Saturday, January 30, 2010

The Journey to a Story

I found myself reminiscing today about the journey I've taken with SHARDS OF GLASS.

First, I wrote a few scenes after my father died.  Rough sketches of things that happened, glimpses of the way I felt. I was seventeen when my father died, and I quickly decided it wasn't safe to share my grief with anyone else. So I wrote. In all likelihood, what I needed was therapy and possibly medication, but writing and time brought me through that darkness instead.

At the same time as I blundered my way through mind-numbing depression, I fell in love for the first time. Embarassingly, inappropriately, unrequitedly in love, the way I think could only be managed at eighteen, with an older friend and confidante. Our relationship was unmitigated disaster. I wrote a short story, Kiddo, exploring the dynamics of that disaster. But I still felt I had more to say about it; writing helped me make sense of what happened with us.

Then I took a creative writing class in college, for which we were assigned to write, create and bind our own book for display in the library.  Yes! Writing and arts & crafts.  I was in heaven.  I put together a collection of short stories, excerpts and poems that all related to April and her story, slapped on a black and white cover with two coffee mugs, and titled it "Coffee and Cocoa". Nick (my former love) was coffee, sophisticated, dark and adult; April was cocoa, sweet and naive.  It was an interesting experiment for me, but it wasn't the novel, yet.

One day, I was thinking about "What if?" scenarios (which is one of my favorite ways to brainstorm. I thought, What if my father, who was scared of losing his dignity when he was diagnosed as terminally ill, had asked me to assist in his suicide? What if I said yes? How would that change me as a person? What if lying about that one terrible thing caused someone to just start lying about everything, trying to change reality the only way they could?

So I wrote the half of a first draft of SHARDS.  That draft, though, was focused on the April & Nick saga, not on April losing her father. I realized unrequited romance was not as interesting as the "what if..." concept I'd discovered, and I was writing the wrong story. Abandoned.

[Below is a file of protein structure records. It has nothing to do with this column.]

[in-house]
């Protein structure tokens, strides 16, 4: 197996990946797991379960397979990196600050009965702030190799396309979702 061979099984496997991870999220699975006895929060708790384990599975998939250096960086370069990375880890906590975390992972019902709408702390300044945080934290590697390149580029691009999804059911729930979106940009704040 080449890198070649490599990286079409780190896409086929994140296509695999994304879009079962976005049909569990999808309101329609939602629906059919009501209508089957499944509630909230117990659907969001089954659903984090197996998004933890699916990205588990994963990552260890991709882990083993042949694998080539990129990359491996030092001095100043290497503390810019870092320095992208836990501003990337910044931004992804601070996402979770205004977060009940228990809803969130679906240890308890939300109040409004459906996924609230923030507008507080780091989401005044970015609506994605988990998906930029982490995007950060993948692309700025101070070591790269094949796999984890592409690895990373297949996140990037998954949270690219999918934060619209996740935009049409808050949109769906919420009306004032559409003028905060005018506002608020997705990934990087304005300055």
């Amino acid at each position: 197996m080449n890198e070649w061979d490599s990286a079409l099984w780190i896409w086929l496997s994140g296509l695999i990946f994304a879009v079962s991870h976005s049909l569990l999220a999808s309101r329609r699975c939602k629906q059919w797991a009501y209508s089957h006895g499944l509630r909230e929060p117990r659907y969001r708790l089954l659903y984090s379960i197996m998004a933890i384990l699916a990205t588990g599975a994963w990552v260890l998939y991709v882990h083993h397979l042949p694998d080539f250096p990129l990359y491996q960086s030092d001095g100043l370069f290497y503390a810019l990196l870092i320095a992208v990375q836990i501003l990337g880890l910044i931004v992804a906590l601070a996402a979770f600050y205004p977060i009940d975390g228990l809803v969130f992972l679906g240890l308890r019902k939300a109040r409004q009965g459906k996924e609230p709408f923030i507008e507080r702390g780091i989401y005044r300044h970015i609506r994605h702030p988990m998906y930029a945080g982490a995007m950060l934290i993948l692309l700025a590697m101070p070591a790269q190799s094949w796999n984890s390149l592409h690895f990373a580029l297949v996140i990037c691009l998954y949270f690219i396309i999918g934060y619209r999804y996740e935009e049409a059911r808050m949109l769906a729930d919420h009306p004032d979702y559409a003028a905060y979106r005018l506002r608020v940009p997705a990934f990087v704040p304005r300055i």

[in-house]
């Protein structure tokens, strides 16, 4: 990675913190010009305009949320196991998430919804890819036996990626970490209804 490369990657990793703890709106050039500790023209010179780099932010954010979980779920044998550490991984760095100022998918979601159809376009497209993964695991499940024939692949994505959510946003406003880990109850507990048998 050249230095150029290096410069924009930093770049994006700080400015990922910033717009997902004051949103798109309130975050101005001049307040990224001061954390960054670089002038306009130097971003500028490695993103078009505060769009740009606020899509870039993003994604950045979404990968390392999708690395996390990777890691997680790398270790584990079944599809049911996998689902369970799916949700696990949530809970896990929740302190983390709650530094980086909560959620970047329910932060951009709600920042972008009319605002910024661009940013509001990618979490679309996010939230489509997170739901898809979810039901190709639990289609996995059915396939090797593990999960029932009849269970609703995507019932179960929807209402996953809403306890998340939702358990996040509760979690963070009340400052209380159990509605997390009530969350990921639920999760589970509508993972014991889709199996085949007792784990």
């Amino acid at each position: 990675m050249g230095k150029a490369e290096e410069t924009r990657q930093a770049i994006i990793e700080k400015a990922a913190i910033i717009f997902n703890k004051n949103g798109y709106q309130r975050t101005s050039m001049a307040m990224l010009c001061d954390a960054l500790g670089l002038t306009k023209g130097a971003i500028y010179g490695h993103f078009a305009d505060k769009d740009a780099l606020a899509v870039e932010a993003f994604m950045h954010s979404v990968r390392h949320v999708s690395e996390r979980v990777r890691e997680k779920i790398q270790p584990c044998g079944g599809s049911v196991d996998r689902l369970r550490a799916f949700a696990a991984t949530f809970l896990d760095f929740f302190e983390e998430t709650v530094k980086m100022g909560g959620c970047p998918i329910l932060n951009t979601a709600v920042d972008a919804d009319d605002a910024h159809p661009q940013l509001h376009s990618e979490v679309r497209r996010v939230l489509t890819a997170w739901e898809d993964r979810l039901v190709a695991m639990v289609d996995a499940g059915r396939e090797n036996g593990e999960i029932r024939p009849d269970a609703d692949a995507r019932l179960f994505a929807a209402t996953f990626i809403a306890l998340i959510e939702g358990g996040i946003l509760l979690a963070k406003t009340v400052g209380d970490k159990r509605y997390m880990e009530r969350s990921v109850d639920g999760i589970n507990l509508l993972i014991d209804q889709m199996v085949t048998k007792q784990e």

The REAL first draft began with the key first chapter (excerpt) where April helps her father commit suicide; everyone who read it was hooked on the novel. Booya.  I finished this draft. I revised. I was finished.

I queried it to agents, and had some interest, including a request for a full (that nothing came of). But then I realized that SHARDS wasn't ready after all.  I cut a massive subplot. I cut the ending. I cut 50,000 precious words that I'd poured out on the page and then polished lovingly.

And that's where I am today. Re-writing, revising, trying to coax SHARDS into the stunning novel I know it can be. I'm always at the end, again; now I have to go back through the outline, add in key scenes, get the input of beta readers, revise and polish, polish, polish.

I'm more confident than ever, and oddly content to be back to work when I thought I was done. I believe SHARDS is a wonderful, original story. It needs a little more work. I can't believe it's taken this long, but I still believe.

This is, of course, a very personal story about my writing journey, but I thought it would be interesting to talk about because we all have such different journeys from the first germ of a book to the final product. Some stories write up quickly; some take years to coax to fruition.


Candice said...

Wow, I LOVE the title of your novel. What an interesting concept. I think it sounds original and thought provoking. It also sounds like your personal experience will give you the depth of emotion to do it justice.

Cutting is so hard (especially 50k!), but in the end I'm sure your manuscript with be all the better for it.

Guinevere said...